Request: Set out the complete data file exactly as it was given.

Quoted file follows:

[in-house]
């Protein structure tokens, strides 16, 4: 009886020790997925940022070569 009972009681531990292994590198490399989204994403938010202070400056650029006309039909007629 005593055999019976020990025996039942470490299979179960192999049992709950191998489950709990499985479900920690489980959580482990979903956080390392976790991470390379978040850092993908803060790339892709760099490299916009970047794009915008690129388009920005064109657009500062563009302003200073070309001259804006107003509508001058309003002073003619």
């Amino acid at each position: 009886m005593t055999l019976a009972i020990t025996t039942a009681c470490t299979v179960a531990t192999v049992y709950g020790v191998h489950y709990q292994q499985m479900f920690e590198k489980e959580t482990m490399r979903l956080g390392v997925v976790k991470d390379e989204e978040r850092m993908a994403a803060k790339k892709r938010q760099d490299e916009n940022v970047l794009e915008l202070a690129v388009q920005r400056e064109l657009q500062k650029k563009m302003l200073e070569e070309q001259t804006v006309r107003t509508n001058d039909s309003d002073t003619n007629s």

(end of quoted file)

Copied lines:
[in-house]
């Protein structure tokens, strides 16, 4: 009886020790997925940022070569 009972009681531990292994590198490399989204994403938010202070400056650029006309039909007629 005593055999019976020990025996039942470490299979179960192999049992709950191998489950709990499985479900920690489980959580482990979903956080390392976790991470390379978040850092993908803060790339892709760099490299916009970047794009915008690129388009920005064109657009500062563009302003200073070309001259804006107003509508001058309003002073003619």
């Amino acid at each position: 009886m005593t055999l019976a009972i020990t025996t039942a009681c470490t299979v179960a531990t192999v049992y709950g020790v191998h489950y709990q292994q499985m479900f920690e590198k489980e959580t482990m490399r979903l956080g390392v997925v976790k991470d390379e989204e978040r850092m993908a994403a803060k790339k892709r938010q760099d490299e916009n940022v970047l794009e915008l202070a690129v388009q920005r400056e064109l657009q500062k650029k563009m302003l200073e070569e070309q001259t804006v006309r107003t509508n001058d039909s309003d002073t003619n007629s």